Byline: Rosemary Feitelberg

NEW YORK — For a while there, it looked as though activewear makers were determined to find out how many sports bras it takes to blanket an industry. But now they’ve broken out of that mold to focus on sportswear-inspired items to drive next year’s first-half sales.
Knowing that the continued downturn in men’s activewear business has prompted major sporting goods stores to play up women’s apparel, manufacturers are turning out more fashion-forward, performance-oriented styles. Even Nike has introduced hooded tops, zip-front vests and other sporty looks for spring.
While Nike, Adidas and Reebok remain the dominant labels with key chains, lesser-known brands like New Balance, Puma, Everlast and InSport said stores were looking for alternatives to the athletic footwear giants.
“We’re still showing collections to stores for spring, but we’re identifying and pushing key items like a Lycra [spandex] tank top, capri pants and a full-zip fleece sweatshirt,” said Alden Sheets, president of Puma Worldwide apparel and accessories. “Stores are trying items in a small way and plan to chase the business with reorders.”
Given that, Puma has stocked up on Lycra tanks, capri pants, full-zip fleece sweatshirts and pants with elasticized waistbands for retailers’ expected reorders.
As part of its plan to increase women’s apparel sales from 12 percent of its total apparel business to 18 percent by the end of next year, Puma will unveil a print campaign and its first TV campaign, featuring tennis star Serena Williams, in April.
RLX Polo Sport will also launch a spring print ad campaign. Shot in Hawaii to convey “an adventure spirit,” the ads feature RLX-sponsored athletes competing in last month’s Iron Man Triathlon, working out and racing in the Xterra Offroad Triathlon, said Jordan Wand, vice president of RLX.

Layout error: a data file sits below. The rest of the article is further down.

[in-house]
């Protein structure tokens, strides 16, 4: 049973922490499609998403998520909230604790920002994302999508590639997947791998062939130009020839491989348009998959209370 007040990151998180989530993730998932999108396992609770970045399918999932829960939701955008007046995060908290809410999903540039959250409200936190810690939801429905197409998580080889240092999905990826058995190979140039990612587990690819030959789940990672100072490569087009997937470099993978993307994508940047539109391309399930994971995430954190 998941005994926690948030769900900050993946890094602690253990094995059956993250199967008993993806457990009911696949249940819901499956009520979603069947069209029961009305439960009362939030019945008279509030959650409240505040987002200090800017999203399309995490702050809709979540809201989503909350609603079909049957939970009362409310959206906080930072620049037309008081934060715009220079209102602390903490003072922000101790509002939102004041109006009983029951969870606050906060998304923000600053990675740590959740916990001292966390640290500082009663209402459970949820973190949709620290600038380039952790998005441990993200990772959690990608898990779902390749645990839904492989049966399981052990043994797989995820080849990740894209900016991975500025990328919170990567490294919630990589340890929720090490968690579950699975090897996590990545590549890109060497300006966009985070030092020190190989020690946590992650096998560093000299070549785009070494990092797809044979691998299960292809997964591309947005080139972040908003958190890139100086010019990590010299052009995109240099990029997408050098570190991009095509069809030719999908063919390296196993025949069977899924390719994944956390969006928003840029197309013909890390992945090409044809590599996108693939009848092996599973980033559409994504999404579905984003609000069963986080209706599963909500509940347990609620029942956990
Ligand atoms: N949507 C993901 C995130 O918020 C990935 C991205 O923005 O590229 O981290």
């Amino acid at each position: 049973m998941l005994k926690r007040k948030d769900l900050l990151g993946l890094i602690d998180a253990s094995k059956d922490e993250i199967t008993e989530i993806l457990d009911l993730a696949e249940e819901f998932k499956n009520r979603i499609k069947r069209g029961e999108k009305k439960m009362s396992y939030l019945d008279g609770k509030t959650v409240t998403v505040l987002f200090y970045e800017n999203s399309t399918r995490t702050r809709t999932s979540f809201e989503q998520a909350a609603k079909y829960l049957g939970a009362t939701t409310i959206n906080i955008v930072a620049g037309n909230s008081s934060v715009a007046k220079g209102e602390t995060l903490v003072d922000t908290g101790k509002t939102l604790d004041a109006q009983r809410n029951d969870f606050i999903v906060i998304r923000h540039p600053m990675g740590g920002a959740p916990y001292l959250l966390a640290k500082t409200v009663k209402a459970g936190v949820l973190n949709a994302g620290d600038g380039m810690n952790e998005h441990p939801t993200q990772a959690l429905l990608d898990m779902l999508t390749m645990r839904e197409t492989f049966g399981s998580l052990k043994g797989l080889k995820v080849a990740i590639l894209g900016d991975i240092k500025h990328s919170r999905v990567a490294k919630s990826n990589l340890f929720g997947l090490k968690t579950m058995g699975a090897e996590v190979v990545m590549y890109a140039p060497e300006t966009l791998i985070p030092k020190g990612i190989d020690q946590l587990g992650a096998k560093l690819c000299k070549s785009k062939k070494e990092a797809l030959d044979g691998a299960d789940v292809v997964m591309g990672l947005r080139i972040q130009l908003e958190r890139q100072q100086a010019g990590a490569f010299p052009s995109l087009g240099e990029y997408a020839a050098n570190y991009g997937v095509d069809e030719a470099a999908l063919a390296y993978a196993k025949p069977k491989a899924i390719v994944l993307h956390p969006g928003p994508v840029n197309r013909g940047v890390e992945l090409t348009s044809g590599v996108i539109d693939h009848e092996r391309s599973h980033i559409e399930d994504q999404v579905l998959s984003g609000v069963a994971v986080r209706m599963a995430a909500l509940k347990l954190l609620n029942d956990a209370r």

Running and crosstraining, outdoor adventure and cycling should be the key categories for spring, Wand said. In an effort to build authenticity, RLX will continue to focus on athletic specialty stores instead of national chains.
“We have to help stores understand the brand’s opportunities. We know they have a limited open-to-buy,” Wand said. “For retailers to take in a new brand, we need to explain the point of difference. Stores either get it or they don’t.”
Stores’ familiarity with the designer’s name has been a major selling point, he added. DKNY Active spring business should continue to be good due to the strong influence of athletic detail in sportswear, said Susan Davidson, president of DKNY Jeans, Active and Juniors.
The spring collection’s design inspiration was borrowed from yoga, hiking, cycling and urban inline skating, she said. There are pants with drawstrings, pants that convert into shorts, tanks with built-in shelf bras, vests and form-fitting T-shirts.
The line has been particularly well-received by East Coast and West Coast retailers, Davidson said.
This spring New Balance will unveil a new category called “trail,” activewear geared for trail running, hiking and outdoor activities, according to Judson Van Cor, apparel assistant product manager. A zip-front vest, CoolMax T-shirts and Supplex shorts are among the items in the 13-piece collection, which wholesales from $12.50 to $19.
Trail should help increase women’s apparel sales to more than $12 million, quadrupling this year’s level, Van Cor said.
“I’d like to say we’re geniuses with clothing. But a lot of the interest is due to retailers looking for alternative brands to the major ones,” he said.
Consumers’ interest in New Balance athletic footwear, which was kick-started by British club kids a few years ago, has also made retailers more interested in the brand’s apparel, Van Cor said.
As part of its growth plan, New Balance is building a new corporate headquarters in Boston, a print and TV ad campaign for women’s apparel will break in February and the brand’s new Web site will be upgraded to broaden brand awareness, he said.
InSport has branched out with a performance-oriented maternity collection of tops, shorts and jackets for spring. By the end of next year, the group should generate 6 percent of the brand’s women’s apparel sales, an InSport spokeswoman said.
Last week, the company introduced a Web site to help build brand awareness. The site has a list of retailers, wardrobing tips and information about fabrics.
Adidas America is “ramping up” its e-commerce site, but slowly and steadily. The aim is to reach Generation Y, which feels comfortable surfing the net, an Adidas spokesman said.